# Criteria for finite time blow up for two simple ODEs

I've got two simple questions on criteria for a finite time blow up of solutions of two simple ODEs:

1: If $$u$$ is a solution of $$u'=f(u)\ge0$$, $$u(0)=u_0$$, how do we see that $$u$$ blows up in finite time (i.e. there is a $$T>0$$ s.t. $$|u(t)|\xrightarrow{t\to T-}\infty$$) if and only if $$\int_{u(0)}^\infty f^{-1}(s)\:{\rm d}s<\infty\tag1?$$

I've only got an idea for this if we additionally assume that $$f$$ is Lipschitz continuous. We then see that if $$u:I\to\mathbb R$$ is a solution of $$u'=f(u)$$ on some compact interval $$I:=[a,b]$$, then: If $$f(u(t_1))=0$$ for some $$t_1\in I$$, then $$u\equiv u(t_1)$$ on $$I$$ by uniqueness (for which we need the Lipschitz continuity of $$f$$). So, since $$f\ge0$$, we see that $$u$$ can only blow up if $$f>0$$ on $$[u(a),\infty)$$ ... But how do we need to proceed? And can we drop the Lipschitz assumption? And what's happening for general, possibly negative, $$f$$?

2: If $$p>1$$, the solution of $$u'=u^p$$ is given by $$u(t)=((p-1)(T_0-t))^{-\frac1{p-1}}\;\;\;\text{for }t for some $$T_0\in\mathbb R$$. We see that $$T_0=\frac1{(p-1)u_0^{p-1}}\tag3$$ and hence $$u(t)=\left(\frac{u_0^{p-1}}{1-(p-1)u_0^{p-1}t}\right)^{\frac1{p-1}}\tag4.$$ I think we should have $$u(t)\xrightarrow{t\to T_0-}\infty$$; at least if $$u_0>0$$. But what happens if $$u_0\le0$$? Does the solution then exists at all?

• Did you mean $f(u)>0$? If $f(u)\ge 0$, 1 is not true. For example, if $f(u_0)=0$, then $u_0$ is an equilibrium point and the solution $u(t)\equiv u_0$ does not blow up regardless of all other conditions.
– AVK
Aug 1, 2021 at 13:18
• Is writing the variable limit over the arrow rather than under common? Aug 10, 2021 at 7:59
• It is not the inverse function $f^{-1}(s)$, but the reciprocal $f(s)^{-1}$ in the integral criterion. Aug 10, 2021 at 7:59

Since $$f$$ is positive, $$u$$ is increasing, so we can see it as a timechanged version of the line $$t \mapsto t$$. Then blow up amounts to asking whether the time change reaches $$\infty$$ in finite time, which turns out to be the condition you require.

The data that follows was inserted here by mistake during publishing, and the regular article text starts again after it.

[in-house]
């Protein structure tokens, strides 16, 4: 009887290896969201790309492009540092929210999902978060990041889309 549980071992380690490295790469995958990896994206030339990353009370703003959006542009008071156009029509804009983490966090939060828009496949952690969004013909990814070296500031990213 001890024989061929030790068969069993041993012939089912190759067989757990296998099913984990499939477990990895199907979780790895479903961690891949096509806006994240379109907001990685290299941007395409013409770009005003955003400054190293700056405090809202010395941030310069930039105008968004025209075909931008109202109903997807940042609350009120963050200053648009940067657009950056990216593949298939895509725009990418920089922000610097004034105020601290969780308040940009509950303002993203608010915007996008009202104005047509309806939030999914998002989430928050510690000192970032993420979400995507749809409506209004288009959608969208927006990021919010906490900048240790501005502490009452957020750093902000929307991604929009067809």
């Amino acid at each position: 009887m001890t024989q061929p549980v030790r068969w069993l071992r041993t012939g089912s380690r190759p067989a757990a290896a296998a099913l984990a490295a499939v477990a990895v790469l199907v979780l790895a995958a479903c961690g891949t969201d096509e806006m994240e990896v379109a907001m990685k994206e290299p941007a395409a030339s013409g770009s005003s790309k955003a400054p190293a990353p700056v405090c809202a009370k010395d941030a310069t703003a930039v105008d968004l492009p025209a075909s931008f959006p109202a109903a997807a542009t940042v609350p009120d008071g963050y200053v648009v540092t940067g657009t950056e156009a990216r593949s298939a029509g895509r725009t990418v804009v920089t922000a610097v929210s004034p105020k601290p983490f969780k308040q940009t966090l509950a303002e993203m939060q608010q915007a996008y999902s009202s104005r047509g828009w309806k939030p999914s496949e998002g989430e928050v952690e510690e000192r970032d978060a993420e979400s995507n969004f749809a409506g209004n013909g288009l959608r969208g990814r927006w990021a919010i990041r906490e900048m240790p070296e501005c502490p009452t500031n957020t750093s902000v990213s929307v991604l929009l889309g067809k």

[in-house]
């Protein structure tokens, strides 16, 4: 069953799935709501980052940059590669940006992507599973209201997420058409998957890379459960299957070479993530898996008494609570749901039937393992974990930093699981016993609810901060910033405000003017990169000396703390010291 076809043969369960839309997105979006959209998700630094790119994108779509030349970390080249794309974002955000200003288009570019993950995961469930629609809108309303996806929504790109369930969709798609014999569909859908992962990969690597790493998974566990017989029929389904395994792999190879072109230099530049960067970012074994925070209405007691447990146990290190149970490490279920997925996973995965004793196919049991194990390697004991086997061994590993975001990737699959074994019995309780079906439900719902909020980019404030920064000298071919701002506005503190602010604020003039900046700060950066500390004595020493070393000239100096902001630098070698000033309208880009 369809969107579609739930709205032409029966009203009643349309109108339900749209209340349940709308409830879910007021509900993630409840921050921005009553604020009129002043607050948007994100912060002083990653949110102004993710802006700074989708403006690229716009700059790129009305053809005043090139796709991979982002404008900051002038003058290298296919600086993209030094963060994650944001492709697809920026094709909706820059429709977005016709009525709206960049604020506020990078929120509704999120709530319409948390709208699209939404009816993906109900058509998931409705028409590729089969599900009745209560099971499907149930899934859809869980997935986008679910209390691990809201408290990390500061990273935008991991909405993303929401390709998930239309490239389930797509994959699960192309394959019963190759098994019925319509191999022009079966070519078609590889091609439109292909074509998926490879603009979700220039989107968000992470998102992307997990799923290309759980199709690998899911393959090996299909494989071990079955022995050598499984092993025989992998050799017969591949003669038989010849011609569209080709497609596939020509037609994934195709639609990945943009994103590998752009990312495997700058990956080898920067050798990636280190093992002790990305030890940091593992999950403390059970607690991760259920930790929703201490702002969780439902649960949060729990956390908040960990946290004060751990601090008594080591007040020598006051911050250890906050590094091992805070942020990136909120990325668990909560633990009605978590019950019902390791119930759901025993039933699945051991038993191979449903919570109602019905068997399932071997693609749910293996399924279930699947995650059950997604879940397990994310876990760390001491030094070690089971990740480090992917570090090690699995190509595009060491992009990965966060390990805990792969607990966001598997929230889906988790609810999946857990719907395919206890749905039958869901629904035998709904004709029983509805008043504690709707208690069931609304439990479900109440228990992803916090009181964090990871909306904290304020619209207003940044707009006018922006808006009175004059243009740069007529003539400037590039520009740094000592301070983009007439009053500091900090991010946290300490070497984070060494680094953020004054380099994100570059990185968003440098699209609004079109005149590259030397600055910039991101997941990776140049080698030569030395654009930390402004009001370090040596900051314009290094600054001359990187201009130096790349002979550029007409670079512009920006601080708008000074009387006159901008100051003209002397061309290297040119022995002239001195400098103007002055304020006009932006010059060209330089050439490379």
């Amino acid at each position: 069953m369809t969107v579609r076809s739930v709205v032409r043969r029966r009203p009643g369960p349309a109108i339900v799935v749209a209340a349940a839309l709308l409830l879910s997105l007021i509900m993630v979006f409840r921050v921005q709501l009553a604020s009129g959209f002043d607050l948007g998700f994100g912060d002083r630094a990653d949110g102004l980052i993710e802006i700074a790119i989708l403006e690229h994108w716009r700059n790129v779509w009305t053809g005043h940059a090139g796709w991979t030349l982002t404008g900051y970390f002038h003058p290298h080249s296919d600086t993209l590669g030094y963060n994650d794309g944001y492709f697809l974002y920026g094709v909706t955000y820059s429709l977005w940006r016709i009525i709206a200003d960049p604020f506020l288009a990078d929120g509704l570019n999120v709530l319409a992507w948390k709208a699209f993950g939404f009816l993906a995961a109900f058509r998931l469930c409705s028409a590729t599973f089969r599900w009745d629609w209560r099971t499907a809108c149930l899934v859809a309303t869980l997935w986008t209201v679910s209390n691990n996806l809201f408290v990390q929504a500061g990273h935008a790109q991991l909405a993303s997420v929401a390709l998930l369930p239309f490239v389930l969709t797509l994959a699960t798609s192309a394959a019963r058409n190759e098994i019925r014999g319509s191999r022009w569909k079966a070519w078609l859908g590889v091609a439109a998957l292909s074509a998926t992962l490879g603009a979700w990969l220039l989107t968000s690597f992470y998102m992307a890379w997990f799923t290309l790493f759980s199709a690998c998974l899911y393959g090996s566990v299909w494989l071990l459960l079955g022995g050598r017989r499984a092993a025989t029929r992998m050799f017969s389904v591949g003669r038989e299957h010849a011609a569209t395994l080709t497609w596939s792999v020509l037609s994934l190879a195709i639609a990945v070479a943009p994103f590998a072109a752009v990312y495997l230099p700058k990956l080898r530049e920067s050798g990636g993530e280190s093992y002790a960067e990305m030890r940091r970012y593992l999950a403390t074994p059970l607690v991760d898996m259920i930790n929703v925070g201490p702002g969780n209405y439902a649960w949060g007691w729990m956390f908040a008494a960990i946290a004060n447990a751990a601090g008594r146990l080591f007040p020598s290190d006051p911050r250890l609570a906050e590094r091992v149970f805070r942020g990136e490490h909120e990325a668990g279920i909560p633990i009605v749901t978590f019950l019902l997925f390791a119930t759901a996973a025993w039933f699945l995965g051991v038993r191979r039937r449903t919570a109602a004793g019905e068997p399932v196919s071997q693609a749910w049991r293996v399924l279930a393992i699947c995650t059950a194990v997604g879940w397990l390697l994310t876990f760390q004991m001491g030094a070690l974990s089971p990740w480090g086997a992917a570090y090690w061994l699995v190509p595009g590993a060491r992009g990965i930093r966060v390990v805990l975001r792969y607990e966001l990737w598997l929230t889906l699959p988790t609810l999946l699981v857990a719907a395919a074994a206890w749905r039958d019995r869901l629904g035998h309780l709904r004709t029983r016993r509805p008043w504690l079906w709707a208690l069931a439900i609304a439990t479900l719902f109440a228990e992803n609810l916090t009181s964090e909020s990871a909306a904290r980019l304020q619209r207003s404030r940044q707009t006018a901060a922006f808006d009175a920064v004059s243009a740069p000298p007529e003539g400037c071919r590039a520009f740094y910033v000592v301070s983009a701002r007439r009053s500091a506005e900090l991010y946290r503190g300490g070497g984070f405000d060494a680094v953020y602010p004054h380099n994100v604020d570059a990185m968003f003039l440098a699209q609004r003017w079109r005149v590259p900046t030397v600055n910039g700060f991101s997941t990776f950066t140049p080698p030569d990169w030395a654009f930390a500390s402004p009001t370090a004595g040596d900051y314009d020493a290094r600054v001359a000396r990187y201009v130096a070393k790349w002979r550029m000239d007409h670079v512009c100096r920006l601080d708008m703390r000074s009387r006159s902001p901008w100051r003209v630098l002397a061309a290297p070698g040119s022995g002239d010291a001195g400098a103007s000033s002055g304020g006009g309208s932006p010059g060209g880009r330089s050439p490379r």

1. Let's make this rigorous and simple. We have that $$t = \int_{u_0}^{u(t)} \frac{1}{f(s)} ds$$ for all $$t < T_\mathrm{fin}$$ (tha latter being the blow-up time, possibly $$\infty$$). Taking the limit $$\lim_{t \to T_{\mathrm{fin}}}$$in the formula gives the result.
2. If $$u_0 < 0$$ we have that $$v= - u$$ solves $$v^\prime = (-1)^p v^p$$ and assume $$p \in \mathbb{N}$$ to have real valued solutions. Then if $$p$$ is even we have explosion as you explained. If $$p \in 2\mathbb{N}+1$$ the solution exists globally and converges to $$0$$ (can you see why?).
• Thank you for your answer! Do we need Lipschitz continuity of $f$? It seems so, since in order to derive the formula $t=\int_{u_0}^{u(t)}\frac1f$, we need to exclude the possibility that $f\circ u$ is constant. And one way to do this is assuming Lipschitz continuity, since then $(f\circ u u)(t_1)=0$ for some $t_1$ already implies $u\equiv u(t_1)$ by the usual uniqueness result for ODEs. So, do we need the Lipschitz continuity or is there another argumentation? Aug 13, 2021 at 5:54
• Of course you want $u$ to exist, so $f$ should satisfy some regularity assumption, such as local (but not global! Otherwise what's the point of asking for blow up?) Lipschitz continuity. Note that there is no $f \circ u$ in the formula so I don't know what you mean. But we should assume that $f(r)>0$ for $r \geq u_0$. If not there is no blow up: do you see why? Aug 14, 2021 at 6:33